Shooting an Elephant by George Orwell

588 Words3 Pages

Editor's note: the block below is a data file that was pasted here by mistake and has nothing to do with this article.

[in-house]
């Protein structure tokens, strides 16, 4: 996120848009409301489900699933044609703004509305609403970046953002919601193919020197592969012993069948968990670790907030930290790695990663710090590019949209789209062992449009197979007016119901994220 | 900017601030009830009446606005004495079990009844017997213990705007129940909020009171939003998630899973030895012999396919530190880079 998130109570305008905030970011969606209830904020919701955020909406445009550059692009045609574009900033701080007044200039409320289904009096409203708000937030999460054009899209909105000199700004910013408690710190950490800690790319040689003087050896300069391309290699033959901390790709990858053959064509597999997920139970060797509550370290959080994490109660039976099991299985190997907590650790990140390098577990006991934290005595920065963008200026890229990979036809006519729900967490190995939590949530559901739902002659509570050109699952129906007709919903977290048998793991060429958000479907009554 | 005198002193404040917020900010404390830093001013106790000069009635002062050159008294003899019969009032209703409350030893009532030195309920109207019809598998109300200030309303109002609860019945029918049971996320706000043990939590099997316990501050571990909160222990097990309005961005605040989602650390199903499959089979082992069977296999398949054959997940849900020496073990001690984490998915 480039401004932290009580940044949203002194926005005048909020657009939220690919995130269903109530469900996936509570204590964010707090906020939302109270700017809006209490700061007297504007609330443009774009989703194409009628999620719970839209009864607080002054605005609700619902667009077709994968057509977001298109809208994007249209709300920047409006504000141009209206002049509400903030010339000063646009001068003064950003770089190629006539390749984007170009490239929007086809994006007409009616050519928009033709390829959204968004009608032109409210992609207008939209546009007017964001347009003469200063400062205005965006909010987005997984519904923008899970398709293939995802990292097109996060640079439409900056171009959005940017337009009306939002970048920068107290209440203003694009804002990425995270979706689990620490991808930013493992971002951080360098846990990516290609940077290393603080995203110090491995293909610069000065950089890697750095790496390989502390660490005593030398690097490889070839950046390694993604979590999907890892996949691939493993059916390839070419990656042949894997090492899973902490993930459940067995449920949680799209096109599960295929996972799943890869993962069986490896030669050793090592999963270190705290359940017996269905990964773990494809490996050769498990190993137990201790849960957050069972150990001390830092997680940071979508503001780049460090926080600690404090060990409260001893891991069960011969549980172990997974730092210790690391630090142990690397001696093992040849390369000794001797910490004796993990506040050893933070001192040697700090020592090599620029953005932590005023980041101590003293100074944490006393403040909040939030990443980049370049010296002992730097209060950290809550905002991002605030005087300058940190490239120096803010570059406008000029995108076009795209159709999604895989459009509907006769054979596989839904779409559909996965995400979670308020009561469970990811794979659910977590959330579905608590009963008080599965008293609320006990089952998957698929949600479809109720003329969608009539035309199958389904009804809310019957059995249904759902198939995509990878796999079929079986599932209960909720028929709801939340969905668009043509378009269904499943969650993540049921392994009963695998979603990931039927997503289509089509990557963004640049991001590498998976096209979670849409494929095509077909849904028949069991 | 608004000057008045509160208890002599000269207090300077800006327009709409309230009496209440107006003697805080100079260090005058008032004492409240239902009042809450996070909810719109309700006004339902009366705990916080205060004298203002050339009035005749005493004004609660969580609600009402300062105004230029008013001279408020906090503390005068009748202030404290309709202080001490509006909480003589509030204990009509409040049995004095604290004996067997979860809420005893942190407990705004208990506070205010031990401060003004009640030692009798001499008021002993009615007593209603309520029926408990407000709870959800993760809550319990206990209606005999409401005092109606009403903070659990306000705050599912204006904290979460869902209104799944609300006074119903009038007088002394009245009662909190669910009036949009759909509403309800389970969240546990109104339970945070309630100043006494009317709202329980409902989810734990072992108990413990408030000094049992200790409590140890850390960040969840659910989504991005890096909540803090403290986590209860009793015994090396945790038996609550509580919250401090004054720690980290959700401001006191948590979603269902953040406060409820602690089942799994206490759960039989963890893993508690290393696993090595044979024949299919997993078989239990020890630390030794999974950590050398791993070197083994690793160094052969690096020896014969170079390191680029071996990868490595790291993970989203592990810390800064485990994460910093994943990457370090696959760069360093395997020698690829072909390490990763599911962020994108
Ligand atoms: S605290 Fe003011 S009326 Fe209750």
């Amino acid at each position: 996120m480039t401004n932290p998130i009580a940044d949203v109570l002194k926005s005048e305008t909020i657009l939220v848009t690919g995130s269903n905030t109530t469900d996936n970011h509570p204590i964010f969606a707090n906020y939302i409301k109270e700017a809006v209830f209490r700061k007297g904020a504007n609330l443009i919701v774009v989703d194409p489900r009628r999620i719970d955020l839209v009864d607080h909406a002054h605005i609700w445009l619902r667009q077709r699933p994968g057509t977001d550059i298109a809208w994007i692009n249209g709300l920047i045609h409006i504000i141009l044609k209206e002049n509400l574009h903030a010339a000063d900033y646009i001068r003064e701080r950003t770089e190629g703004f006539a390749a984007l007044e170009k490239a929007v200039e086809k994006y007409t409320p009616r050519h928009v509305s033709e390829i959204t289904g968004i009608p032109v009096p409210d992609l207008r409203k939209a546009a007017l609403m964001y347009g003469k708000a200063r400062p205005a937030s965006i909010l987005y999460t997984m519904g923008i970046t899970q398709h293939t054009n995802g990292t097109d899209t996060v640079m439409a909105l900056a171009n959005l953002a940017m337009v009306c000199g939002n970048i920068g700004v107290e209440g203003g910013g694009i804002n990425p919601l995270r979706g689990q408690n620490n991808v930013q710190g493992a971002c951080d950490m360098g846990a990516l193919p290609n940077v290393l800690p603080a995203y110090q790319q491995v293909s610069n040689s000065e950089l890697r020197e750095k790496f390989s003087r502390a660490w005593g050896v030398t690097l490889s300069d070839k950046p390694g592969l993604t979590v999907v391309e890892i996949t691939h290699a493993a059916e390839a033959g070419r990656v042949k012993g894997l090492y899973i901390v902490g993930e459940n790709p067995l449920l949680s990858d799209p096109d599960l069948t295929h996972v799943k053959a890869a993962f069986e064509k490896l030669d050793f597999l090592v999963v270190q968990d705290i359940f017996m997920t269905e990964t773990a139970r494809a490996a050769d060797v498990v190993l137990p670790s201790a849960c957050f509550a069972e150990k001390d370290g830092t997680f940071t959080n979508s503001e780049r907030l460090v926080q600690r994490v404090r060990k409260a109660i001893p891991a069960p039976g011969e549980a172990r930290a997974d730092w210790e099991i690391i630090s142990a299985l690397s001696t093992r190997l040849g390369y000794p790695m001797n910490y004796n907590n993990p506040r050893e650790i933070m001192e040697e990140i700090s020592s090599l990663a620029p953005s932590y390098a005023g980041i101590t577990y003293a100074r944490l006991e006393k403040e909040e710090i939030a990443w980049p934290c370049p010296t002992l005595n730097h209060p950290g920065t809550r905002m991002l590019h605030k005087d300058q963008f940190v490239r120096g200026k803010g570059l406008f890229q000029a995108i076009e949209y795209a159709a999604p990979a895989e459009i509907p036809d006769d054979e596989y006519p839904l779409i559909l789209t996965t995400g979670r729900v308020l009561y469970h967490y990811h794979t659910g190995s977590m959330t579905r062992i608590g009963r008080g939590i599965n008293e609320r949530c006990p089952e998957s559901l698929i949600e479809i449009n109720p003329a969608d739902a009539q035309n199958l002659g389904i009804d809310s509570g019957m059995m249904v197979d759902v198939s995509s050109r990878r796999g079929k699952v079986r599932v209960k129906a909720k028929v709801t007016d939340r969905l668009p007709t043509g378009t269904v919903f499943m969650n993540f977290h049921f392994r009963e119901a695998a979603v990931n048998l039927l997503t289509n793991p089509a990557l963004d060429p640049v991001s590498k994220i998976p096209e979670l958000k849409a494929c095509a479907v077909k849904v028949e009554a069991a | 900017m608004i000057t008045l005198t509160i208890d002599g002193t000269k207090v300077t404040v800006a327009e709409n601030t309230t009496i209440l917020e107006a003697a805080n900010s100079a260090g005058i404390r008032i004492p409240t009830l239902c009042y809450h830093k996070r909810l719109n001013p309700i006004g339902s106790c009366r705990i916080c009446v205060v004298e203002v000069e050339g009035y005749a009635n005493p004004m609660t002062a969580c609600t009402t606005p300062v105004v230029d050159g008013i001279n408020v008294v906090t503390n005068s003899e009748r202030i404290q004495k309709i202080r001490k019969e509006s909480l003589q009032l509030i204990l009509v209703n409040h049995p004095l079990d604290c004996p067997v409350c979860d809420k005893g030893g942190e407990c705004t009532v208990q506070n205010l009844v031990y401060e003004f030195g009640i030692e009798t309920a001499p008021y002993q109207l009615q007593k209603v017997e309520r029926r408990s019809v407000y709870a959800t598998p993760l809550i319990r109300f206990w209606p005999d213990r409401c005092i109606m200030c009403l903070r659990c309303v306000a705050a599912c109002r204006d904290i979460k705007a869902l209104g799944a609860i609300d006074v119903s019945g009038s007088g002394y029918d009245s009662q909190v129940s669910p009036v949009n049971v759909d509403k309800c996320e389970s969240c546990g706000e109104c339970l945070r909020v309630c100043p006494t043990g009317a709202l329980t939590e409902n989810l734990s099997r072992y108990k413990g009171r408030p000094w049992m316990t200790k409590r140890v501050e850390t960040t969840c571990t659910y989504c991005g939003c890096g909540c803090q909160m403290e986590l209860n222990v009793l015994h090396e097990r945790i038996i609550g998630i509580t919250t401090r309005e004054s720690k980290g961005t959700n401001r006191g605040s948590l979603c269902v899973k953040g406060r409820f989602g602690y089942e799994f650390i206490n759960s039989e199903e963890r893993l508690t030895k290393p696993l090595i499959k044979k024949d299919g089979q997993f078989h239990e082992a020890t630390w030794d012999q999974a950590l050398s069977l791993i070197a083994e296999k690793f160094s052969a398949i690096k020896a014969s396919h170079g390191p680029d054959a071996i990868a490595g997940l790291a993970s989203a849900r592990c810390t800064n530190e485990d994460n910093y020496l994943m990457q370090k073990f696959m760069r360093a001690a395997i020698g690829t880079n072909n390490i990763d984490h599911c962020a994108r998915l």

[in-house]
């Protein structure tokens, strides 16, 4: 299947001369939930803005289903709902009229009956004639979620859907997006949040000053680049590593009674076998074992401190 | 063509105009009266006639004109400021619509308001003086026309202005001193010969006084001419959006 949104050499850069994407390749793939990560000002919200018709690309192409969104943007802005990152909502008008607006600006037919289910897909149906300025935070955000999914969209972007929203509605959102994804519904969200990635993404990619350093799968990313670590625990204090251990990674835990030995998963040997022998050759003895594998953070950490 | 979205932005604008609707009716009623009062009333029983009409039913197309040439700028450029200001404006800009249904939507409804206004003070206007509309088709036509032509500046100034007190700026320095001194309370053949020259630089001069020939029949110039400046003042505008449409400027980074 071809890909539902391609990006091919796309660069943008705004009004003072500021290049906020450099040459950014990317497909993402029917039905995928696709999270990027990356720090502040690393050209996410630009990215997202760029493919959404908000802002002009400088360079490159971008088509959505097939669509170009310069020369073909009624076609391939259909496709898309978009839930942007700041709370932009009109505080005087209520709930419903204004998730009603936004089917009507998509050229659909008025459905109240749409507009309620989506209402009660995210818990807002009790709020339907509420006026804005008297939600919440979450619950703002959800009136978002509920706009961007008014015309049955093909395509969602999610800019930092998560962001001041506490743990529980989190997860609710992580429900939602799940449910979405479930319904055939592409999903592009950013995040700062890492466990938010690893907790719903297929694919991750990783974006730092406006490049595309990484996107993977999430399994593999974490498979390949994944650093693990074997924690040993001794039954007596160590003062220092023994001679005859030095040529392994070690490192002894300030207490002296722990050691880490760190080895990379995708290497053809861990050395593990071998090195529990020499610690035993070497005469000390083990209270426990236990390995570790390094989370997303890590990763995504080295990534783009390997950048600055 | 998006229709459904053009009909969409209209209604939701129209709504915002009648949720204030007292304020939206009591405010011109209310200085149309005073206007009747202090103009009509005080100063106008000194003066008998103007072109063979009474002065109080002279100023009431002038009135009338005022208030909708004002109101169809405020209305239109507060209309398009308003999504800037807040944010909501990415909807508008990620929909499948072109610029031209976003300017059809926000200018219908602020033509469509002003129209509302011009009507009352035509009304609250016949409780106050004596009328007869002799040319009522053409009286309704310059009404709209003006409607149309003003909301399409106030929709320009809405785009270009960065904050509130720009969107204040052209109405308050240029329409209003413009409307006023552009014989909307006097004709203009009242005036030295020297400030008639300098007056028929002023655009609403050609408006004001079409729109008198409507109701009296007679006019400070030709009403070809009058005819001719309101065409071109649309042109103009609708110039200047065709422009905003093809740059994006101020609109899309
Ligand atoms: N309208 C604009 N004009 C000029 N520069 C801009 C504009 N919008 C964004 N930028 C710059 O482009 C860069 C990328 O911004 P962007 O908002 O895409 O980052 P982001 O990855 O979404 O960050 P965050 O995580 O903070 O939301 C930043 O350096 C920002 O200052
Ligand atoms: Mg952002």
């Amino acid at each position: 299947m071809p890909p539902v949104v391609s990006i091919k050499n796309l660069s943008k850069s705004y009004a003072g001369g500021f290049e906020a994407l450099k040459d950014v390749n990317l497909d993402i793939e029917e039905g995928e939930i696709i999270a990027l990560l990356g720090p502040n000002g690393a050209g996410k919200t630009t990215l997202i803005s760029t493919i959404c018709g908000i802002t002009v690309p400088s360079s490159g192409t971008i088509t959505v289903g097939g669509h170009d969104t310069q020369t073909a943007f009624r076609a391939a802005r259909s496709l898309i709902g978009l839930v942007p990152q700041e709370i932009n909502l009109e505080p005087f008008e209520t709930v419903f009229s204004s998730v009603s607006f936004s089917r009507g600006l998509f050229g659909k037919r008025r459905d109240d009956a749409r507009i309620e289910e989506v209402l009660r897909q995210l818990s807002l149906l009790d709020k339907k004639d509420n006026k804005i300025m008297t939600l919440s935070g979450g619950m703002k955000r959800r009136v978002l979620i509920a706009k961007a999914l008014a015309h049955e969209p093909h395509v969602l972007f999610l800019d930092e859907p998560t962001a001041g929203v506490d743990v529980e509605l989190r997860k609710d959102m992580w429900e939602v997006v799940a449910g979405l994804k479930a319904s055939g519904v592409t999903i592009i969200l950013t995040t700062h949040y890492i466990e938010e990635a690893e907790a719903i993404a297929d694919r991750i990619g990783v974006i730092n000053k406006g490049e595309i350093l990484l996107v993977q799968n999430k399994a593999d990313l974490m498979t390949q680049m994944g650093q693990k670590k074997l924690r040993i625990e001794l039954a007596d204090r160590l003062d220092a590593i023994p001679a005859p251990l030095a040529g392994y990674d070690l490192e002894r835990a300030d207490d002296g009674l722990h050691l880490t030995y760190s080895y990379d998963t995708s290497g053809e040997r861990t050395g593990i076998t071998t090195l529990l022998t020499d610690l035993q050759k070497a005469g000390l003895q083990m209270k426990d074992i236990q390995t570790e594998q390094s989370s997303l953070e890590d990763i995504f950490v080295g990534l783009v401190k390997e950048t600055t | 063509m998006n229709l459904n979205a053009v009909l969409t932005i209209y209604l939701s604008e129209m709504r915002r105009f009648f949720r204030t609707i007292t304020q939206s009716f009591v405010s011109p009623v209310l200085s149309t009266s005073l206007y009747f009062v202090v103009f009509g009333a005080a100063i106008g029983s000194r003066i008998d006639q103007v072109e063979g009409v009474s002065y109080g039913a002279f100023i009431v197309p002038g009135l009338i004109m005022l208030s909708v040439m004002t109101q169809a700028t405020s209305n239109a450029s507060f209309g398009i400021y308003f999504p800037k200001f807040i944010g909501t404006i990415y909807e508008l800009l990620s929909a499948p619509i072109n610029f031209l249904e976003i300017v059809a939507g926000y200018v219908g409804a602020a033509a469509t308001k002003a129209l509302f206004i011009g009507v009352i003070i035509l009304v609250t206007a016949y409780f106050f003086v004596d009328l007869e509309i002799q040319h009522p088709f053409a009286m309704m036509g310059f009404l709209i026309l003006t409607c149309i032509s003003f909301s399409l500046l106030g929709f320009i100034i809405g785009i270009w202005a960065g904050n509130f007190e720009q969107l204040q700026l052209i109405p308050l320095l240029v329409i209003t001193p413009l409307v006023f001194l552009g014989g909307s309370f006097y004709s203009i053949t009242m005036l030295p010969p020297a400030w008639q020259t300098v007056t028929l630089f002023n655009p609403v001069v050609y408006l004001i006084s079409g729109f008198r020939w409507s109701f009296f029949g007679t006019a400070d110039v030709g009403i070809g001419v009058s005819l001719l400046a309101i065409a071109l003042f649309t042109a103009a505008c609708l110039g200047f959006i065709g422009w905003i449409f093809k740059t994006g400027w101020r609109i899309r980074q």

In “Shooting an Elephant,” human nature is the same as it would be in just about any story that we would read or hear. Human nature is no different in Burma than anywhere else in the world. George Orwell describes the different degrees of human nature, from completely normal to in some cases extreme. It is important to focus on the peer pressure taking place in this piece since it is what drives this entire selection. “Should I shoot the elephant or should I not?” or “Will I lose face with these people if I don’t shoot the elephant?” Orwell was the kind of person that did not have a very high self-esteem. He did not have his ducks in a row, so to speak. Hence, Orwell wasn’t one to function under pressure. He would give in to what he thought the people of Burma wanted, not to what he wanted. But secretly inside he hated the environment in which he lived, he hated the imperialistic government in which resided in Burma, and he hated the residents of Burma. “…I thought the greatest joy in the world would be to drive a bayonet into a Buddhist priest’s guts.” (Page 310) He felt all of this hatred for the people around him, but yet he felt as if he had to go along with everything and everyone else just to live in harmony. As Orwell was summoned to the “tiny incident” as he called it, taking care of the elephant situation, he found that the residents of the village did not know exactly what was going on with the elephant until they found out that there could possibly be a shooting, or at least some excitement. For example, he asked some of the villagers if they had seen the elephant. Some said that the elephant went to the left and some said that the elephant went to the right and some did not even know about the elephant at all. “They had not shown much interest in the elephant when he was merely ravaging their homes, but it was different now that he was going to be

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